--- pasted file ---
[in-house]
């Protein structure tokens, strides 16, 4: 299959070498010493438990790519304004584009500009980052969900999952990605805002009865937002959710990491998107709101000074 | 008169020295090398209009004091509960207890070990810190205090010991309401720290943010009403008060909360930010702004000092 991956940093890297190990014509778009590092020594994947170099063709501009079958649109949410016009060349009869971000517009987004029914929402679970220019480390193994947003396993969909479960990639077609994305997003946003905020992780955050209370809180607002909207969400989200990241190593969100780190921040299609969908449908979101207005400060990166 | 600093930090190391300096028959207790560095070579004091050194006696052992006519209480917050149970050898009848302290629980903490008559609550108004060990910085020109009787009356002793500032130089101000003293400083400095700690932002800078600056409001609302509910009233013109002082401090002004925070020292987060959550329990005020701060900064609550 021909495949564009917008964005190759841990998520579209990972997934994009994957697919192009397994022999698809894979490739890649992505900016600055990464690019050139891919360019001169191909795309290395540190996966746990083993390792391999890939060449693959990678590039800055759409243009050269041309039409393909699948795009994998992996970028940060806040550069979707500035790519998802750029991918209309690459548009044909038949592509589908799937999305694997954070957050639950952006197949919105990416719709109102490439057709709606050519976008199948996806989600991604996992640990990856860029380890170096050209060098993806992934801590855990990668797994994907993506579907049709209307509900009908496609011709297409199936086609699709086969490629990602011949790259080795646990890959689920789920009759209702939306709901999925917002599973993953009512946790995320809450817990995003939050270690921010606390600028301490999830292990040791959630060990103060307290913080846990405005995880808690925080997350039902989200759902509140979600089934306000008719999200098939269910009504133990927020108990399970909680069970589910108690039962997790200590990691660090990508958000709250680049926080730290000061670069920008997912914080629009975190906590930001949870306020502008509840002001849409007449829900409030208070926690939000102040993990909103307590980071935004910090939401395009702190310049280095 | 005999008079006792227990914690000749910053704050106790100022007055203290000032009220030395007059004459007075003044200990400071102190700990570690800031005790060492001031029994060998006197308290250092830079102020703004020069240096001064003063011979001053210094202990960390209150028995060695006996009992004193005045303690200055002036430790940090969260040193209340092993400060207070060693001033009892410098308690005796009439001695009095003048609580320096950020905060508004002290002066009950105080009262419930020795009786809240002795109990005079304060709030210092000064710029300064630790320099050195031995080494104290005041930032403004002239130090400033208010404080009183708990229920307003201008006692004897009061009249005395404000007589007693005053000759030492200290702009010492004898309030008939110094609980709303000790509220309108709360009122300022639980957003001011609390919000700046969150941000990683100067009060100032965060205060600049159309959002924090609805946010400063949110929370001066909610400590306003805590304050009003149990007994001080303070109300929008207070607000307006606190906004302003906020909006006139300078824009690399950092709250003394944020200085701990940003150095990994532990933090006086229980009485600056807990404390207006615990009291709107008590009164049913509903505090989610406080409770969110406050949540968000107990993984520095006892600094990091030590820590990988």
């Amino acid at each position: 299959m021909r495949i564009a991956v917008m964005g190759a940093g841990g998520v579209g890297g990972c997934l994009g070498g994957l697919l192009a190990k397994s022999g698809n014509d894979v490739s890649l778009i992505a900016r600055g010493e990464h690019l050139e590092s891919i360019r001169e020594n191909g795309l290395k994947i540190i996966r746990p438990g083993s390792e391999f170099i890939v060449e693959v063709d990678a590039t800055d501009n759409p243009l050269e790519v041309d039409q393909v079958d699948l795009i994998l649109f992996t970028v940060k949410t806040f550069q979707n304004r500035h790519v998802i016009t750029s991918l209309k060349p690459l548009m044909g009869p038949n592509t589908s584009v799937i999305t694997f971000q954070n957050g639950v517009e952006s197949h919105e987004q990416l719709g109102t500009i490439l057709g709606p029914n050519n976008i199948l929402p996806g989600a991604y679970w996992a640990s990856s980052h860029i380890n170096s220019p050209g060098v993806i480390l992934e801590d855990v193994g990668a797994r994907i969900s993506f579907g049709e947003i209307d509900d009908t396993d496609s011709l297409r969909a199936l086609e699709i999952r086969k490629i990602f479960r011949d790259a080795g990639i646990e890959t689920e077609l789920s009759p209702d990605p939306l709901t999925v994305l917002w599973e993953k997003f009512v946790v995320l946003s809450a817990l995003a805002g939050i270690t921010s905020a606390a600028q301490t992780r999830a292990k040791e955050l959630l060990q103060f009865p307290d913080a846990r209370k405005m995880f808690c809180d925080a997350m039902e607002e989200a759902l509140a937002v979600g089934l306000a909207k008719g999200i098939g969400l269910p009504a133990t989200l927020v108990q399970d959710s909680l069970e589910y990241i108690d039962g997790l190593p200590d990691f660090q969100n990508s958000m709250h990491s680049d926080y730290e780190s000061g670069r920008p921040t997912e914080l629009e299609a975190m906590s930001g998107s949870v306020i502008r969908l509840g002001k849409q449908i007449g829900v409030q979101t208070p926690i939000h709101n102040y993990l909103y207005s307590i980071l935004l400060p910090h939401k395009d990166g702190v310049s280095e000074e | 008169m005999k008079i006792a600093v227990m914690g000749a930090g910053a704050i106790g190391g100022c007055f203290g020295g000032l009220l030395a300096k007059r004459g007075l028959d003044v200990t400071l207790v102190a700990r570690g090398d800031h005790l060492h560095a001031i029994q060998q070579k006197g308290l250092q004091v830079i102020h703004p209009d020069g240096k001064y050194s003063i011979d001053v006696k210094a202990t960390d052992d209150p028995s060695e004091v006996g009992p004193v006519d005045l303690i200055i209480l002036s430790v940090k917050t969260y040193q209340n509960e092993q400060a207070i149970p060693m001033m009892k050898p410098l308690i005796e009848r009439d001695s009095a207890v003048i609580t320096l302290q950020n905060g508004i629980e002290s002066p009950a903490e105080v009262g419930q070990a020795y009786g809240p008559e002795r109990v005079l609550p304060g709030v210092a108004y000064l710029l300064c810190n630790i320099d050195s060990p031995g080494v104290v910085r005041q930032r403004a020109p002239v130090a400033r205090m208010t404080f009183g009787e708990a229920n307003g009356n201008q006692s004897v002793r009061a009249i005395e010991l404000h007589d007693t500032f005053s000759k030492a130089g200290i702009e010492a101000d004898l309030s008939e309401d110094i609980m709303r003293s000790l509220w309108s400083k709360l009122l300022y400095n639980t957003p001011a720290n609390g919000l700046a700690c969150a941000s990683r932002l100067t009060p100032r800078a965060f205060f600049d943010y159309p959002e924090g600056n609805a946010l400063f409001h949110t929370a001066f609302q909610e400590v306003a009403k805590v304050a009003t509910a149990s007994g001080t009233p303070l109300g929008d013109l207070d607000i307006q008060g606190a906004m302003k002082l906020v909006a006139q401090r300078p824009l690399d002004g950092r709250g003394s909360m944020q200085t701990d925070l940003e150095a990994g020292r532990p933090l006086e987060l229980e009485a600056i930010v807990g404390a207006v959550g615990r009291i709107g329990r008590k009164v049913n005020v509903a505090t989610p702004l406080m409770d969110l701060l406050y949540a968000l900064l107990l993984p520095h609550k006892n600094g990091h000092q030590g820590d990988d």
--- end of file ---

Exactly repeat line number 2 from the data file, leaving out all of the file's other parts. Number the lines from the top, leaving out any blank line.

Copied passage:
């Protein structure tokens, strides 16, 4: 299959070498010493438990790519304004584009500009980052969900999952990605805002009865937002959710990491998107709101000074 | 008169020295090398209009004091509960207890070990810190205090010991309401720290943010009403008060909360930010702004000092 991956940093890297190990014509778009590092020594994947170099063709501009079958649109949410016009060349009869971000517009987004029914929402679970220019480390193994947003396993969909479960990639077609994305997003946003905020992780955050209370809180607002909207969400989200990241190593969100780190921040299609969908449908979101207005400060990166 | 600093930090190391300096028959207790560095070579004091050194006696052992006519209480917050149970050898009848302290629980903490008559609550108004060990910085020109009787009356002793500032130089101000003293400083400095700690932002800078600056409001609302509910009233013109002082401090002004925070020292987060959550329990005020701060900064609550 021909495949564009917008964005190759841990998520579209990972997934994009994957697919192009397994022999698809894979490739890649992505900016600055990464690019050139891919360019001169191909795309290395540190996966746990083993390792391999890939060449693959990678590039800055759409243009050269041309039409393909699948795009994998992996970028940060806040550069979707500035790519998802750029991918209309690459548009044909038949592509589908799937999305694997954070957050639950952006197949919105990416719709109102490439057709709606050519976008199948996806989600991604996992640990990856860029380890170096050209060098993806992934801590855990990668797994994907993506579907049709209307509900009908496609011709297409199936086609699709086969490629990602011949790259080795646990890959689920789920009759209702939306709901999925917002599973993953009512946790995320809450817990995003939050270690921010606390600028301490999830292990040791959630060990103060307290913080846990405005995880808690925080997350039902989200759902509140979600089934306000008719999200098939269910009504133990927020108990399970909680069970589910108690039962997790200590990691660090990508958000709250680049926080730290000061670069920008997912914080629009975190906590930001949870306020502008509840002001849409007449829900409030208070926690939000102040993990909103307590980071935004910090939401395009702190310049280095 | 005999008079006792227990914690000749910053704050106790100022007055203290000032009220030395007059004459007075003044200990400071102190700990570690800031005790060492001031029994060998006197308290250092830079102020703004020069240096001064003063011979001053210094202990960390209150028995060695006996009992004193005045303690200055002036430790940090969260040193209340092993400060207070060693001033009892410098308690005796009439001695009095003048609580320096950020905060508004002290002066009950105080009262419930020795009786809240002795109990005079304060709030210092000064710029300064630790320099050195031995080494104290005041930032403004002239130090400033208010404080009183708990229920307003201008006692004897009061009249005395404000007589007693005053000759030492200290702009010492004898309030008939110094609980709303000790509220309108709360009122300022639980957003001011609390919000700046969150941000990683100067009060100032965060205060600049159309959002924090609805946010400063949110929370001066909610400590306003805590304050009003149990007994001080303070109300929008207070607000307006606190906004302003906020909006006139300078824009690399950092709250003394944020200085701990940003150095990994532990933090006086229980009485600056807990404390207006615990009291709107008590009164049913509903505090989610406080409770969110406050949540968000107990993984520095006892600094990091030590820590990988």